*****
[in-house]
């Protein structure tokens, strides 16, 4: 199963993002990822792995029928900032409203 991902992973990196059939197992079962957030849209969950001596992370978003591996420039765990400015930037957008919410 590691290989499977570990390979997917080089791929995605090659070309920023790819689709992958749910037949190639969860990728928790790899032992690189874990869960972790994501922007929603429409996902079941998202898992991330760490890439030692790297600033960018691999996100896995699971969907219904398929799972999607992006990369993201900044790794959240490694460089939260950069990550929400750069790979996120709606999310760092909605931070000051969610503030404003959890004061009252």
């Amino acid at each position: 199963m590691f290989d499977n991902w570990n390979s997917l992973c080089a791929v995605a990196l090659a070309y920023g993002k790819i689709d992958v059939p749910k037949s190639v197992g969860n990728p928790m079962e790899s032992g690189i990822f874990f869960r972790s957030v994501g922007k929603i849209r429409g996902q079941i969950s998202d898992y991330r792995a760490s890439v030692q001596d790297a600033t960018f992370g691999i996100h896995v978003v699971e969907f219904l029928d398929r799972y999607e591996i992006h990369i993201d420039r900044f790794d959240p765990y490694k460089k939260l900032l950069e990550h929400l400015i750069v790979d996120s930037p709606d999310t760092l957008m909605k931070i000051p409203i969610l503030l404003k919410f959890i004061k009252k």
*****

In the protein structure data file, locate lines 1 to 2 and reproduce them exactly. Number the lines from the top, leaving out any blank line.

[in-house]
């Protein structure tokens, strides 16, 4: 199963993002990822792995029928900032409203 991902992973990196059939197992079962957030849209969950001596992370978003591996420039765990400015930037957008919410 590691290989499977570990390979997917080089791929995605090659070309920023790819689709992958749910037949190639969860990728928790790899032992690189874990869960972790994501922007929603429409996902079941998202898992991330760490890439030692790297600033960018691999996100896995699971969907219904398929799972999607992006990369993201900044790794959240490694460089939260950069990550929400750069790979996120709606999310760092909605931070000051969610503030404003959890004061009252």